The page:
World War I seen through the eyes of Raoul Lufbery, Manfred von Richthofen, Charles Pershing, Henri Petain and Roscoe Temple, among others. The aviators, Lufbery and Richthofen, one American fighting with the French; Richthofen, a German ace -- give in depth accounts of the details and daily life
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in the newly built air corps. Pershing's perspective talks about dealing with the British commanders, the French politicians, American politicians who only hear of the war's happenings through the skewed media, and his own military's politics and formation. This was the first large scale army taken into war by a commanding general in charge of the whole group. Very interesting what Pershing's history and experience lead him to do.

Good book. I found many parts of it fascinating but it's exceedingly long on details and drags horribly in certain places. I love a good war novel but this one took forever to get through. I'm not scared of thick books but I got really tired of this after a while.
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LibraryThing member stuart10er
World War I was a war of "too much". Too many people died for too few reasons from too many countries. Why the author would want to add to this by writing a book trying to cover too much ground is beyond me. He does try to focus on a few people, much like in the Civil War novels. However, instead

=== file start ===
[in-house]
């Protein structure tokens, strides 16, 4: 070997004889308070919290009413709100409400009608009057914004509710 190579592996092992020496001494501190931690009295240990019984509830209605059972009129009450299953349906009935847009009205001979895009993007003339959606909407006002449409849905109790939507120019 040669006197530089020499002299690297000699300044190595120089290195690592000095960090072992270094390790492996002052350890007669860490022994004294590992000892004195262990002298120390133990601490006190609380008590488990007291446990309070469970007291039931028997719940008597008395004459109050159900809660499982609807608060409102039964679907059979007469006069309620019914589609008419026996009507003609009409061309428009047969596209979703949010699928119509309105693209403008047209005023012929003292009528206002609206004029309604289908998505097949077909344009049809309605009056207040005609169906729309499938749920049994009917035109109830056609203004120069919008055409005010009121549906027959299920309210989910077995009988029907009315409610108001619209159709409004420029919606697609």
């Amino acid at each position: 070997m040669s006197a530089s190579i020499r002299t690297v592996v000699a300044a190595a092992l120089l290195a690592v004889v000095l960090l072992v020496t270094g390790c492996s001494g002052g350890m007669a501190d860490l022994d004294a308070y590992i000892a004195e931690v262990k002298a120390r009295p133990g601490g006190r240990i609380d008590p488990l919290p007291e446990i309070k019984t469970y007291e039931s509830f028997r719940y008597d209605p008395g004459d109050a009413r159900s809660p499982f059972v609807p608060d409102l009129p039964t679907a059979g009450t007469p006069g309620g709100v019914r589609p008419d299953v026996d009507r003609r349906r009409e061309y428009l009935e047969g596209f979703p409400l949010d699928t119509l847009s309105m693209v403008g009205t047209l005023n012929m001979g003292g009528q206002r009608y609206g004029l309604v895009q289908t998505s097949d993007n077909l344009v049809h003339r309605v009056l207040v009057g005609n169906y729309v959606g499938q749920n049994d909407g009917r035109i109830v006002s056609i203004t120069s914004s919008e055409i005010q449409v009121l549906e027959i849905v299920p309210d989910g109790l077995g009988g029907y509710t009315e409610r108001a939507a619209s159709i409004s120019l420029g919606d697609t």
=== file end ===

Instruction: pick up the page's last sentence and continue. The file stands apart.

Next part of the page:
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of just one battle (Gettysburg) or one campaign in the war, he spreads his novel over almost the entire breadth of the war - which leaves the book long and disjointed. The Kindle version that I read also didn't help by having odd typo problems that I'm convinced were fixed in the printed edition. The critical last few months of the war, as seen by a US Marine Private was jarring as it moved from early September to early October then back again before moving forward. This, it turns out, was from a series of typos that said September when it was really October. Seems like a minor nit - but in a war that ends in November (spoiler!), the difference between September and October is pretty important. Anyway - I gave it low marks as it didn't really work for me because the author bit off way too much material and thus I never felt like he had done any justice to the people or the events that he was writing about. A Cliff Notes version (in the form of a novel) of World War I. If this is your goal, then this is your book.
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LibraryThing member williamf.b4